After Vanity Fair published a restaurant review as unambiguously titled as “Trump Grill Could Be the Worst Restaurant in America,” it couldn’t have been too surprising when Donald Trump tweeted that the magazine was “way down, big trouble, dead!” (The magazine has also apparently picked up 13,000 new subscribers since the review ran.) Even still, political reporter Tina Nguyen, who wrote the piece, tells Columbia Journalism Review she expected the story to get “some” pickup, but not “the attention of the man who is going to be the most powerful person in the world.” That attention (“Way down, big trouble, dead!”) brought her a good amount of plaudits from the industry, but also a very real fear of what Trump’s supporters might try to do in the wake of the takedown.
Per CJR’s interview:
“Rationally, I was worried I would be doxxed,” [Nguyen] says, referring to the practice of publishing people’s private information with malicious intent. Trump supporters have already doxxed dozens of journalists they viewed as anti-Trump.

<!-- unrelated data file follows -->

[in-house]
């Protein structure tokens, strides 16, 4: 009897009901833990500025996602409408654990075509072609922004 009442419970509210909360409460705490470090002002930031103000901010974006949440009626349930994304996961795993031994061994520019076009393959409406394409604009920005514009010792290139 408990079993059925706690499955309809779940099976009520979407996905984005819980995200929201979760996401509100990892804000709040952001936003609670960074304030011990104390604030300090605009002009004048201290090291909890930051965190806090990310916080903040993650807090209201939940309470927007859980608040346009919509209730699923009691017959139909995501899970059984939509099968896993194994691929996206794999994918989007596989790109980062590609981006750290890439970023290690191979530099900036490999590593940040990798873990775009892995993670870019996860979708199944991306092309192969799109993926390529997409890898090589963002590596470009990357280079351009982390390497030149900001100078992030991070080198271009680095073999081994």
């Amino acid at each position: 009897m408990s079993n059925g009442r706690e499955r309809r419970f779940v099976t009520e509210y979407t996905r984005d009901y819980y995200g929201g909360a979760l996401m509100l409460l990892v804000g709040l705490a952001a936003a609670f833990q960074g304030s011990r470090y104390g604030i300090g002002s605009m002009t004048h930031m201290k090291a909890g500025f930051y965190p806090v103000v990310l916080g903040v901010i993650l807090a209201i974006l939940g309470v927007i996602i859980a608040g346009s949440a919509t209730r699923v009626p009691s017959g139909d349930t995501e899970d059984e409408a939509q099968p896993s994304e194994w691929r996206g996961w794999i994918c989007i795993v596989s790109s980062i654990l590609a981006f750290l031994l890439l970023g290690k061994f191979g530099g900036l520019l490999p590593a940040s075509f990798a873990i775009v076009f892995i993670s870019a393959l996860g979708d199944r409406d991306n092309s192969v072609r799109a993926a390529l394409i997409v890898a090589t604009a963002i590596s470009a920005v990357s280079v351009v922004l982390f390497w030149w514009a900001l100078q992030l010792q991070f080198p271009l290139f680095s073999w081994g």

Luckily, Vanity Fair publisher Condé Nast was ready:
In a set of actions that other media outlets would be wise to study, the Vanity Fair public relations team quickly contacted Nguyen. “They kept an eye out for anyone who tried to release my address or my phone number or even tried to call me through the Condé [Nast] switchboard,” she says. “They were on top of their game, so big credit to them.”
Nguyen also credits Vanity Fair for letting her go after Trump, and for supporting the review even after “a very scary man tweeted his displeasure toward it” and says the attention is “very flattering, and I still don’t quite know how to process it.” Meanwhile, editor Graydon Carter — a proud restaurateur himself, and known Trump detractor — appears to have been pleased with the whole thing. The magazine’s homepage was emblazoned with a banner proclaiming itself “THE ‘WAY DOWN, BIG TROUBLE, DEAD!’ MAGAZINE TRUMP DOESN’T WANT YOU TO READ” during the controversy.